On Wednesday, the Supreme Court will hear arguments in yet another challenge to the implementation of the 2010 Patient Protection and Affordable Care Act, better known as Obamacare. Although the legal issues are complex, the case of Zubik vs. Burwell can be summed up in an old saying: “No good deed goes unpunished.” The good deed in this case is the Obama administration’s decision to accommodate religiously affiliated employers who believe birth control to be immoral.
Under regulations promulgated to enforce the ACA, health insurance plans must cover — with no out-of-pocket costs — certain preventive health services for women, including all doctor-prescribed contraceptives approved by the Food and Drug Administration. But, recognizing that some religious groups oppose birth control, the administration made two concessions.
What makes this dispute particularly intense is that some opponents believe the mandate extends to drugs that effectively cause an abortion. Supporters of the mandate disagree, noting that the “morning after pill” and similar emergency contraceptives do not work on women who have become pregnant.
The accommodation being offered the religious nonprofits is a generous compromise. In fact, the Supreme Court cited it approvingly in its 2014 decision granting a similar arrangement to Hobby Lobby and other “closely held” for profit companies. Writing for the court, Justice Samuel A. Alito Jr. noted that “HHS has already devised and implemented a system that seeks to respect the religious liberty of religious nonprofit corporations while ensuring that the employees of these entities have precisely the same access to all FDA-approved contraceptives as employees of companies whose owners have no religious objections to providing such coverage.”
The accommodation being offered the religious nonprofits is a generous compromise.
But that’s not good enough for the plaintiffs here, who include the Little Sisters of the Poor Home for the Aged. Even filling out an exemption form is too much for them, they argue, because it authorizes insurers to do what they won’t do — supply women with contraceptives — which amounts to “taking actions that violate their sincerely held religious beliefs.”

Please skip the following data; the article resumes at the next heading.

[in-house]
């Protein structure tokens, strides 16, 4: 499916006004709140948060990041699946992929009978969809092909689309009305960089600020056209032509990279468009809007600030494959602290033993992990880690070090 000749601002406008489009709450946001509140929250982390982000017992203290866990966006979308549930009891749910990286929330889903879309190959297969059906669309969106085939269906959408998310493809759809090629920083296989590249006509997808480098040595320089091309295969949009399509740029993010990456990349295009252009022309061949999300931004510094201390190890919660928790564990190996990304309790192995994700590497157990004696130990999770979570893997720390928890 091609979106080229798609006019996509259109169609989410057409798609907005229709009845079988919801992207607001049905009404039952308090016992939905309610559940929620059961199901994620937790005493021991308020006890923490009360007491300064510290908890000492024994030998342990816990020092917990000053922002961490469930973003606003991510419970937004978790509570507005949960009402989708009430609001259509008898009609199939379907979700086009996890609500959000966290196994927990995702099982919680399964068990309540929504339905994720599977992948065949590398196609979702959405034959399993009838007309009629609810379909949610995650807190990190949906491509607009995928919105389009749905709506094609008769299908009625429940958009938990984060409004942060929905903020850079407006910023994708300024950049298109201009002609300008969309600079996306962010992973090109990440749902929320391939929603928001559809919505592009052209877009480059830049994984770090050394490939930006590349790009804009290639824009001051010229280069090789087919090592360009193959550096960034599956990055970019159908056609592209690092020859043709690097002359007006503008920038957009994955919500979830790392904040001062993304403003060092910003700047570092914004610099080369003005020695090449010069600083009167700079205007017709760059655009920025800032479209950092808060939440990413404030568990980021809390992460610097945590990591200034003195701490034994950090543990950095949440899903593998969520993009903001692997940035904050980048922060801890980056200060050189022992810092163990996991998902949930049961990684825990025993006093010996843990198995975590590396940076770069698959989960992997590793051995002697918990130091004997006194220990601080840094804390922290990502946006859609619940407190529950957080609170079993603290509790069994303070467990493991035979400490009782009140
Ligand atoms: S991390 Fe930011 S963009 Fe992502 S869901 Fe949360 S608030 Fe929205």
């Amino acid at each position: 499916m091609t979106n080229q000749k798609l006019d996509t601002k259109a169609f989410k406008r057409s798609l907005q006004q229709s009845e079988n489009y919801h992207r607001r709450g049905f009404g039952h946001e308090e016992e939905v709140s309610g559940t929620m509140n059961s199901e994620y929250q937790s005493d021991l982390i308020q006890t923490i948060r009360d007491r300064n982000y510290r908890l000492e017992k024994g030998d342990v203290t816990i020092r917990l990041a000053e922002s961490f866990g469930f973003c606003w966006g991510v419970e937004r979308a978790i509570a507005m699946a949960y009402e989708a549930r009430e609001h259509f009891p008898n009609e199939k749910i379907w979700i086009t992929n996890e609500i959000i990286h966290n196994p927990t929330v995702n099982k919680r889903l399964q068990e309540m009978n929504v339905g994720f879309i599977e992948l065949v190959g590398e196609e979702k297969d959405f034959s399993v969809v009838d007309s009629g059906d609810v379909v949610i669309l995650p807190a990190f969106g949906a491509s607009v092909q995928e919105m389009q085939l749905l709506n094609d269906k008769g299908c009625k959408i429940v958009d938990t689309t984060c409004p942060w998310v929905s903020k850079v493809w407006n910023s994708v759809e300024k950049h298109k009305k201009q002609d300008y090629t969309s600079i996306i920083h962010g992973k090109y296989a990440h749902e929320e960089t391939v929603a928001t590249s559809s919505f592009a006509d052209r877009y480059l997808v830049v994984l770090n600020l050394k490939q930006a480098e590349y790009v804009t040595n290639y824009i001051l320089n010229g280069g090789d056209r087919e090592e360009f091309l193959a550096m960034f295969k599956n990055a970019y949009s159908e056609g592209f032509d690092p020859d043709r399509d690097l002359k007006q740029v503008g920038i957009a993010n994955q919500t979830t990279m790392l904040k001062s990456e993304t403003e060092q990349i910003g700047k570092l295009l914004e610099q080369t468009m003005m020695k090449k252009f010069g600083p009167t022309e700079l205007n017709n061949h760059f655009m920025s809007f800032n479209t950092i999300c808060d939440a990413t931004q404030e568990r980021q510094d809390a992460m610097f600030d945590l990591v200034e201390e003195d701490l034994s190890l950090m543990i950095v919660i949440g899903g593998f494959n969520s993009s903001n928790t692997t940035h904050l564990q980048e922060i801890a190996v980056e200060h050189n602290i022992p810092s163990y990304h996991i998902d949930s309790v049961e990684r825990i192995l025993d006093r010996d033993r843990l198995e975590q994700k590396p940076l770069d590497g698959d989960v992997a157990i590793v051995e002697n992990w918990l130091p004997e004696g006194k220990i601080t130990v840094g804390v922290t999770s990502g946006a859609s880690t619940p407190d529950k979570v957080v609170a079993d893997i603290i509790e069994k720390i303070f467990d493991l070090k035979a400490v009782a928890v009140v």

That, they say, violates their rights under the Religious Freedom Restoration Act of 1993, a law passed by Congress to protect religious freedom over and above what the Supreme Court had held that the 1st Amendment guarantees. Under the law, a “person” — later interpreted by the court to include some for-profit corporations — may be exempted from laws that “substantially burden” the free exercise of religion. In such cases, the government can compel compliance only if the law furthers a “compelling governmental interest” and is the “least restrictive means” of furthering that interest.
Providing comprehensive preventive health care to women is obviously a compelling interest, but the plaintiffs try to cast doubt on that fact by noting that houses of worship are totally exempt from the contraceptive mandate, as are some insurance plans that predate the Affordable Care Act. If the government is willing to make these exceptions, they argue, the interest must not be compelling. That’s a perverse argument that treats the concession to houses of worship — which tend mostly to employ members of the faith — as proof that contraceptive coverage for women isn’t important.
Finally, the plaintiffs suggest that the accommodation offered by the government is not the “least restrictive means” because there are other ways to accomplish that objective, such as by having the government provide a refundable tax credit for contraceptives. But there is no guarantee that Congress would ever approve such a plan.
The Religious Freedom Restoration Act was a noble attempt to provide additional breathing room for religious freedom, and it was enacted with bipartisan support. But the plaintiffs’ interpretation of the law is extreme and unpersuasive. Were the court to accept it, Congress would have good reason to consider revising the statute or even repealing it.